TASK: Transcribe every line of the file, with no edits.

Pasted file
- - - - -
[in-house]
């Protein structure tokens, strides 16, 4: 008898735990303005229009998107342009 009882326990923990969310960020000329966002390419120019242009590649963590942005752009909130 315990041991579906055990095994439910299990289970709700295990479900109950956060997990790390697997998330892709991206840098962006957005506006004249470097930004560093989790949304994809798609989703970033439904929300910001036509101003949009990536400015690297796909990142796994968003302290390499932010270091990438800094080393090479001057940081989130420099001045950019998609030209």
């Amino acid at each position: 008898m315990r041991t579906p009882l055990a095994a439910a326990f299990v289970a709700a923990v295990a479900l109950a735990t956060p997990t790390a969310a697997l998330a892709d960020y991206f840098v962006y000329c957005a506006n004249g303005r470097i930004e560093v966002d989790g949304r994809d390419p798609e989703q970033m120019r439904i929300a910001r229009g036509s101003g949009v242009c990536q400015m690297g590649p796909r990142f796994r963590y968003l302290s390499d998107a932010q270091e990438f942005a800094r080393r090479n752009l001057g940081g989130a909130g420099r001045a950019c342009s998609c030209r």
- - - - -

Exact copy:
[in-house]
């Protein structure tokens, strides 16, 4: 008898735990303005229009998107342009 009882326990923990969310960020000329966002390419120019242009590649963590942005752009909130 315990041991579906055990095994439910299990289970709700295990479900109950956060997990790390697997998330892709991206840098962006957005506006004249470097930004560093989790949304994809798609989703970033439904929300910001036509101003949009990536400015690297796909990142796994968003302290390499932010270091990438800094080393090479001057940081989130420099001045950019998609030209």
């Amino acid at each position: 008898m315990r041991t579906p009882l055990a095994a439910a326990f299990v289970a709700a923990v295990a479900l109950a735990t956060p997990t790390a969310a697997l998330a892709d960020y991206f840098v962006y000329c957005a506006n004249g303005r470097i930004e560093v966002d989790g949304r994809d390419p798609e989703q970033m120019r439904i929300a910001r229009g036509s101003g949009v242009c990536q400015m690297g590649p796909r990142f796994r963590y968003l302290s390499d998107a932010q270091e990438f942005a800094r080393r090479n752009l001057g940081g989130a909130g420099r001045a950019c342009s998609c030209r």